Take a dive into the WWE vaults for the best deep cuts on the WWE Network.
It may come as a slight surprise that the WWE Network isn’t just for watching ancient pay-per-views and enjoying hilarious, accidentally profane Scott Steiner promos. That is certainly true of course, but there is plenty of other archival and original content on the Network that makes the 10 bucks a worthy investment. You probably know about the just-released Roman Reigns documentary and the fascinating human odyssey Legends House, but there is plenty of deep cuts, as well. Here are eight picks from the Network that are totally worth your time.
8. Hulk Hogan’s Rock ‘N Wrestling - 'Ali Bano and the 40 Geeks'
My favorite thing about Hulk Hogan’s Rock ‘N Wrestling is that it’s indisputable proof that the WWE will try anything, literally anything, whether it be a football league, a record company, or hundreds of straight-to-DVD movies to get mainstream America to care. My second favorite thing about Hulk Hogan’s Rock ‘N Wrestling is that the cartoon version of Hulk Hogan isn’t bald.
You could pick literally any episode of this short-lived Saturday morning cartoon and get the necessary effect, but I’m going with this one because much of the plot centers around Hulk Hogan forgetting his best friend’s birthday, which seems like something he’d do in real life.
7. WWE Superstars
Here’s the thing, WWE Superstars is basically just a cast-off dump site for the WWE to put matches that aren’t hot enough for Raw or Smackdown. But they record it before Raw, so it’s in front of a lively audience, and a lot of these shows end up being pretty solid. Here’s Paige and Alicia Fox working a better match than anything they’ve ever done together on the main show!
Sometimes it feels like WWE totally forgets that they have a guy like, I don’t know, Heath Slater or Bo Dallas who are TOTALLY CAPABLE OF ENTERTAINING AN AUDIENCE but get shafted into “gets punched by Bret Hart” territory.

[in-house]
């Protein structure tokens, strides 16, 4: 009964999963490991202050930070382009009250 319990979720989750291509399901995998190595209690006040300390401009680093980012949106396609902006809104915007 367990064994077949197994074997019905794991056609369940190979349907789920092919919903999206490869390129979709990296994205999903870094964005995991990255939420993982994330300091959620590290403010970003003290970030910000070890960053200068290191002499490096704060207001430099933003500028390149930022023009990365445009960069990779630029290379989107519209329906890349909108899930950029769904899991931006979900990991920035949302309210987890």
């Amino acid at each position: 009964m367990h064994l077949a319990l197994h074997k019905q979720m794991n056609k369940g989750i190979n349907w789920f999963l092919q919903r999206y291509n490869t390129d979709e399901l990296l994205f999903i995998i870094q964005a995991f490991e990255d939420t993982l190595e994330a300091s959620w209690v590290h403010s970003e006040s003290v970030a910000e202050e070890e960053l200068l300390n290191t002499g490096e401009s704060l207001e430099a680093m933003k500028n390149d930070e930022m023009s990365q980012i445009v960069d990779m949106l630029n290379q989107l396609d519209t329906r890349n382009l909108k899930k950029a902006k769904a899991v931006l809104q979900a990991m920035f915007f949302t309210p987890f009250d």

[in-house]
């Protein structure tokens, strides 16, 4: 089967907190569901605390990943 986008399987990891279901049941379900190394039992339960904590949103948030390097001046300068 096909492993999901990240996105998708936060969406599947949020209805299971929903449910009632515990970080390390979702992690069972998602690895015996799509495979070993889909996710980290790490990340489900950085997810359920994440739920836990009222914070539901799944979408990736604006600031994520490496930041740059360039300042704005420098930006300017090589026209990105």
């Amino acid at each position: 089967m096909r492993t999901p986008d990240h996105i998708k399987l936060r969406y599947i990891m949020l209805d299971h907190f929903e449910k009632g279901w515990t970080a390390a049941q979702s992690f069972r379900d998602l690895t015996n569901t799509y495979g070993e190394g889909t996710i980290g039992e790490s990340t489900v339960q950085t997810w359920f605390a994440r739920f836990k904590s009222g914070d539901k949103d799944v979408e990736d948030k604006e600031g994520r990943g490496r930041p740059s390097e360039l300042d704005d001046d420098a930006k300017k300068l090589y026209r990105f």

Superstars isn’t what the shareholders are looking at, so priorities are different.
6. WWE24: WrestleMania 30
Say what you like about WWE, they’re very, very good at documenting everything. I don’t particularly know why this episode of WWE24 exists, it was dropped on us with very little fanfare almost a year after the titular event went down, but it’s basically a bunch of context-free backstage footage during Mania.
You get to see Hulk Hogan, Steve Austin, and The Rock bust each other’s chops before they come out to open the show. You get to see Vince McMahon tersely demand an ambulance after Undertaker’s loss (and corresponding concussion) against Brock Lesnar, you get to see Triple H be adorable with Sasha, Charlotte, and Alexa Bliss. It’s great stuff, and something only an operation as big as WWE can accomplish.
5. Legends of Wrestling- 'Worst Characters'
To be honest any episode of Legends of Wrestling could make this list. It’s one of my personal favorite artifacts from the vault. Just a bunch of old wrestling icons sitting around in a dark room, smoking cigars, and talking about the business. In our modern, post-kayfabe era where seemingly everyone in the business has a podcast or a YouTube archive of shoot interviews, it may seem kinda quaint, so maybe that makes Legends of Wrestling more historically relevant than anything else. There was a time where Dusty Rhodes talking out-of-character was pretty novel! Like I said, the whole series is good, but I’ve always adored the “Worst Characters” discussion, where we finally learn the context behind the infamous likes of The Shockmaster and The Gobbledy Gooker.